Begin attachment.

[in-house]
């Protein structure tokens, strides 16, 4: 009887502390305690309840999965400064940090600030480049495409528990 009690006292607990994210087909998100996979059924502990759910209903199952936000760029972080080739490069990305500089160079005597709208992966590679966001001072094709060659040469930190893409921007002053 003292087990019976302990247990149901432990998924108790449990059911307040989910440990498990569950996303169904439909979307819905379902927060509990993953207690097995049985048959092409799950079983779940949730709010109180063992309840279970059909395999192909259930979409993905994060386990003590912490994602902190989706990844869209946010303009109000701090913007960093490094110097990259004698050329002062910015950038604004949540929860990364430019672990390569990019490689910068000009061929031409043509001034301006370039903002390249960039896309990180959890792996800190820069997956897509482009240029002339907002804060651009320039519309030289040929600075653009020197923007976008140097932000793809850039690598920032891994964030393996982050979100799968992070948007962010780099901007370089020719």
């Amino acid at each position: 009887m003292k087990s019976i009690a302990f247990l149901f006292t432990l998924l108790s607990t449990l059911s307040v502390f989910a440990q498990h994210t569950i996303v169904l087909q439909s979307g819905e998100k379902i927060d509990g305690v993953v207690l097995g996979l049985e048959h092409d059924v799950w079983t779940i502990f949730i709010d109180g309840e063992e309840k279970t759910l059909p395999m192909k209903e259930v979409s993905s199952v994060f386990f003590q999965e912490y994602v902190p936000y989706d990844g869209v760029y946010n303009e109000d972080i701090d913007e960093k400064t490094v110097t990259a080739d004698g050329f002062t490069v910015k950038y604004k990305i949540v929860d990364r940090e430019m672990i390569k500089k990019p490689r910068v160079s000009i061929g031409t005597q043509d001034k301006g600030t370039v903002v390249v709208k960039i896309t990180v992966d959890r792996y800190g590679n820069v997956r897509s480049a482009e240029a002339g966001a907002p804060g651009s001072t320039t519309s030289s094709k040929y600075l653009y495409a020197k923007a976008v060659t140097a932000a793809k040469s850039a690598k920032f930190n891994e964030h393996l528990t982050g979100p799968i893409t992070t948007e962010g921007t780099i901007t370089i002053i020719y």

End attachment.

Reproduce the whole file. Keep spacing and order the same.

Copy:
[in-house]
């Protein structure tokens, strides 16, 4: 009887502390305690309840999965400064940090600030480049495409528990 009690006292607990994210087909998100996979059924502990759910209903199952936000760029972080080739490069990305500089160079005597709208992966590679966001001072094709060659040469930190893409921007002053 003292087990019976302990247990149901432990998924108790449990059911307040989910440990498990569950996303169904439909979307819905379902927060509990993953207690097995049985048959092409799950079983779940949730709010109180063992309840279970059909395999192909259930979409993905994060386990003590912490994602902190989706990844869209946010303009109000701090913007960093490094110097990259004698050329002062910015950038604004949540929860990364430019672990390569990019490689910068000009061929031409043509001034301006370039903002390249960039896309990180959890792996800190820069997956897509482009240029002339907002804060651009320039519309030289040929600075653009020197923007976008140097932000793809850039690598920032891994964030393996982050979100799968992070948007962010780099901007370089020719």
């Amino acid at each position: 009887m003292k087990s019976i009690a302990f247990l149901f006292t432990l998924l108790s607990t449990l059911s307040v502390f989910a440990q498990h994210t569950i996303v169904l087909q439909s979307g819905e998100k379902i927060d509990g305690v993953v207690l097995g996979l049985e048959h092409d059924v799950w079983t779940i502990f949730i709010d109180g309840e063992e309840k279970t759910l059909p395999m192909k209903e259930v979409s993905s199952v994060f386990f003590q999965e912490y994602v902190p936000y989706d990844g869209v760029y946010n303009e109000d972080i701090d913007e960093k400064t490094v110097t990259a080739d004698g050329f002062t490069v910015k950038y604004k990305i949540v929860d990364r940090e430019m672990i390569k500089k990019p490689r910068v160079s000009i061929g031409t005597q043509d001034k301006g600030t370039v903002v390249v709208k960039i896309t990180v992966d959890r792996y800190g590679n820069v997956r897509s480049a482009e240029a002339g966001a907002p804060g651009s001072t320039t519309s030289s094709k040929y600075l653009y495409a020197k923007a976008v060659t140097a932000a793809k040469s850039a690598k920032f930190n891994e964030h393996l528990t982050g979100p799968i893409t992070t948007e962010g921007t780099i901007t370089i002053i020719y």